July 30, 2019 The stock market crashes. What do you do?
If you’re invested in the stock market and have had your ear to the ground, you’ve no doubt heard rumblings from Wall Street and major news outlets of the potential for an economic downturn.
You keep hearing things like “the property market’s down another 20 percent”, “the global equities market’s bull run’s over”, “the United States’ trade war with China’s going to rip the carpet out from underneath the Australian economy” – the catchcrys go on.
Which is fair enough, given that 2007-08’s Global Financial Crisis is still well and truly in the rearview mirror.
To be fair, the Australian property market’s incredible fall aside, both the Australian and global economies have been on shaky ground ever since.
Okay, so let’s join the doomsayers for a moment and, with our crystal ball, let’s entertain the idea that, come December, the market’s hypothetically going to go south.
Now let’s say you’re still paying off the family home and an investment property, which you’re currently renting out, and you have a decent amount invested in the share market.
What do you do? Better still, what can you do to shore everything up?
Diversify your folio
If you’re not already, make sure your investment portfolio’s diversified. In other words, make sure you diversify your investments to minimise your risk exposure.
Check out my blog article from November 2018, where he talks through diversifying your risk in more detail.
For example, if your folio’s out of balance in a particular category, like Australian equities, maybe spread your risk a little further to reduce your exposure if the market tanks.
Get your debt and credit in order
There’s a bit of a credit crunch at the moment with banks having tightened lending over the past 2 years. In saying that interest rates are at record lows!
If you’ve got a variable rate on your mortgage, maybe consider bunkering down for a few years and paying back more than the minimum payment.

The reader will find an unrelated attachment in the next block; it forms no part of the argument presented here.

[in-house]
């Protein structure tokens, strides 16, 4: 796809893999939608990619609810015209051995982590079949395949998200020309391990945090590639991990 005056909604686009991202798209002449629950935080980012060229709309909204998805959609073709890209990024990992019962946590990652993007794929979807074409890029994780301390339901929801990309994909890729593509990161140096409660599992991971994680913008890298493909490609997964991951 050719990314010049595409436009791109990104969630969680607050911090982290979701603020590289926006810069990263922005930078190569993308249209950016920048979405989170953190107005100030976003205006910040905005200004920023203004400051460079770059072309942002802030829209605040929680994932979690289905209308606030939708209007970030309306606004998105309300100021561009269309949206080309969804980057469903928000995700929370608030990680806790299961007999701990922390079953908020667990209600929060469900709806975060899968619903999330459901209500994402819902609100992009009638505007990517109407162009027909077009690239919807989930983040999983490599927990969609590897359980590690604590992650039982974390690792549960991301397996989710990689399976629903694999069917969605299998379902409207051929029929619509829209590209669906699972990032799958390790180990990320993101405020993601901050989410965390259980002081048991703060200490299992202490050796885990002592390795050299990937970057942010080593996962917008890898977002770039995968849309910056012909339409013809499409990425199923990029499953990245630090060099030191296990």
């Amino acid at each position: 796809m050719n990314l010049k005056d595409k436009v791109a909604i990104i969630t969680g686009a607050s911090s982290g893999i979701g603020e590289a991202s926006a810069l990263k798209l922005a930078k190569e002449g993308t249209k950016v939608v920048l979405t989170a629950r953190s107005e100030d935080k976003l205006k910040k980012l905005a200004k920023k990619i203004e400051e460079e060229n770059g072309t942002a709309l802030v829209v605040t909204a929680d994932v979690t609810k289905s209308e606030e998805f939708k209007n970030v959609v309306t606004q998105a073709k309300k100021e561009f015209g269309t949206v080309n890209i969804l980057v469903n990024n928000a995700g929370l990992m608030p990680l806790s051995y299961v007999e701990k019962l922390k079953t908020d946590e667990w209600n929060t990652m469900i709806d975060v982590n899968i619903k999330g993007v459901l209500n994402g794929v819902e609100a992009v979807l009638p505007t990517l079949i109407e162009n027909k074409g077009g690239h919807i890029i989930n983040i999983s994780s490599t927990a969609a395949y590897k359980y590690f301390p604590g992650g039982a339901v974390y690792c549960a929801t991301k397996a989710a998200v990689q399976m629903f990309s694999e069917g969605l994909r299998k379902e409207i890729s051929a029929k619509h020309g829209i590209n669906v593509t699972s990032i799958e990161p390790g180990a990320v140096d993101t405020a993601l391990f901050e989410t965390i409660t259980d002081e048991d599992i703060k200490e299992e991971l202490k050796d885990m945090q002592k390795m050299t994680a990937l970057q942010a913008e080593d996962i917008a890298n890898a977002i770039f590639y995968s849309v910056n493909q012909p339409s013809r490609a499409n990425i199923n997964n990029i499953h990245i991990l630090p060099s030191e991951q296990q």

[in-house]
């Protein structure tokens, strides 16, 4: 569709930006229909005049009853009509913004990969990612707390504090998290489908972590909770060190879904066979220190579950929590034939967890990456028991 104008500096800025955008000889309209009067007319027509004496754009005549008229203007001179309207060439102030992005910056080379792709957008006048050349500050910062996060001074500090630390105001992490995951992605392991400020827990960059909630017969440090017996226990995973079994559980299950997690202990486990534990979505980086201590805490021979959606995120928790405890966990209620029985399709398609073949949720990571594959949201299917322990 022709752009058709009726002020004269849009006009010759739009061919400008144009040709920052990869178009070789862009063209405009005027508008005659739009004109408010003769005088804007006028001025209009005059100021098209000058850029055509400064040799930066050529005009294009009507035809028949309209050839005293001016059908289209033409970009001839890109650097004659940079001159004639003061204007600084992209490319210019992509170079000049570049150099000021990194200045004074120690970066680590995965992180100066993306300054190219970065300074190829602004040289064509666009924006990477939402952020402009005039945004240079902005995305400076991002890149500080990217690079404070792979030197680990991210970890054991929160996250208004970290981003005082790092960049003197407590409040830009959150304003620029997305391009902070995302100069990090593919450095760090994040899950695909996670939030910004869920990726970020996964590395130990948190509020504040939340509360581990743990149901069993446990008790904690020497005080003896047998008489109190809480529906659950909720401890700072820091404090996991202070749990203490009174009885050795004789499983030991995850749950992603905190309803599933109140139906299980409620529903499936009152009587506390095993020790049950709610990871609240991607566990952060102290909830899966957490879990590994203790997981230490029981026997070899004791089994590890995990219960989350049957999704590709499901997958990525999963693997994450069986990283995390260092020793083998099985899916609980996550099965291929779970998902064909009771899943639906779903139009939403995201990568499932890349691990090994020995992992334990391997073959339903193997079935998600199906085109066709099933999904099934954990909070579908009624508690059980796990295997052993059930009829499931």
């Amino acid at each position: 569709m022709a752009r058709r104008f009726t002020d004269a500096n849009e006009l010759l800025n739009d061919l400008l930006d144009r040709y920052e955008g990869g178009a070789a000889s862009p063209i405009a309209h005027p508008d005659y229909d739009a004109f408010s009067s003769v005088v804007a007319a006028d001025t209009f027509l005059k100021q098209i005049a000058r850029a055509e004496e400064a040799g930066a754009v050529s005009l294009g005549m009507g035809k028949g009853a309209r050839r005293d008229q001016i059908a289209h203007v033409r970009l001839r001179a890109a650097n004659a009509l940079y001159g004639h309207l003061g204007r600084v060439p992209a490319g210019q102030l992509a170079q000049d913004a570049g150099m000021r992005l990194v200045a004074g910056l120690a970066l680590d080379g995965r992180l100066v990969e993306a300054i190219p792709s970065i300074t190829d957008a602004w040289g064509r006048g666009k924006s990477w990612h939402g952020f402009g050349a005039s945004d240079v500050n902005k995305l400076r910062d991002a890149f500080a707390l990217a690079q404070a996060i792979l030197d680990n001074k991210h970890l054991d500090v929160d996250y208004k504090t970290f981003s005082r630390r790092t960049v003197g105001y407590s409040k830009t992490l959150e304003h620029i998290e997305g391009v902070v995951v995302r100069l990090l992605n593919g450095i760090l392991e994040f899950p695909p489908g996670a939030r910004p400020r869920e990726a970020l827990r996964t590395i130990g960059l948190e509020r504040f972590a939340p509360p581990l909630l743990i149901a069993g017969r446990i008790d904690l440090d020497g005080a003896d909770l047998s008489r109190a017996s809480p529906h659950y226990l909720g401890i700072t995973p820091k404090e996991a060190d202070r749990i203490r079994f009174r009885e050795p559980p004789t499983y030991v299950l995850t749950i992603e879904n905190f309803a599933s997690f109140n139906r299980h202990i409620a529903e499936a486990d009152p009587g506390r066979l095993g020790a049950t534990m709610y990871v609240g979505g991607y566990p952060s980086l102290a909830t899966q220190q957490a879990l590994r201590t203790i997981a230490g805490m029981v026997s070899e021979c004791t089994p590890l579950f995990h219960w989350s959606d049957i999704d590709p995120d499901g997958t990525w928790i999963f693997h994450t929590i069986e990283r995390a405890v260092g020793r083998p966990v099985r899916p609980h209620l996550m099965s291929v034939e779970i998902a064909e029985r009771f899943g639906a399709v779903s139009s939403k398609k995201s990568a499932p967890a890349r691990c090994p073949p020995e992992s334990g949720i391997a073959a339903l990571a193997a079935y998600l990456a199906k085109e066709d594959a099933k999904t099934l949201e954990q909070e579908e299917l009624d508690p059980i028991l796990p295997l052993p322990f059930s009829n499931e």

Think about it as setting your self up for down the track, at some point in the future the RBA will send rates north, all be it in the medium to long term.
The reason being is that, in this hypothetical scenario, a sharp rise in interest rates would lead to a potentially tough lending environment. Even if you never ended up needing to draw on that credit, it’s better to have it up your sleeve in a downturn than not.
Make sure your super’s not exposed
If you’re not up to speed with what options you’ve opted for with your superannuation, now’s the time to double check. In other words, you want to make sure you’re taking a much more conservative strategy with your super to help weather a potential storm.
So many people I know, particularly close to retirement age at the time, lost considerable amounts of their nest eggs off the back of the GFC.
Many of who are still working and playing catch up when they would’ve been comfortably retired by now with their feet up.
If you are concerned about the way your investments are structured, feel like you need to shore everything up or are unsure how your superannuation’s structured, feel free to give me a shout, and we can look into everything for you.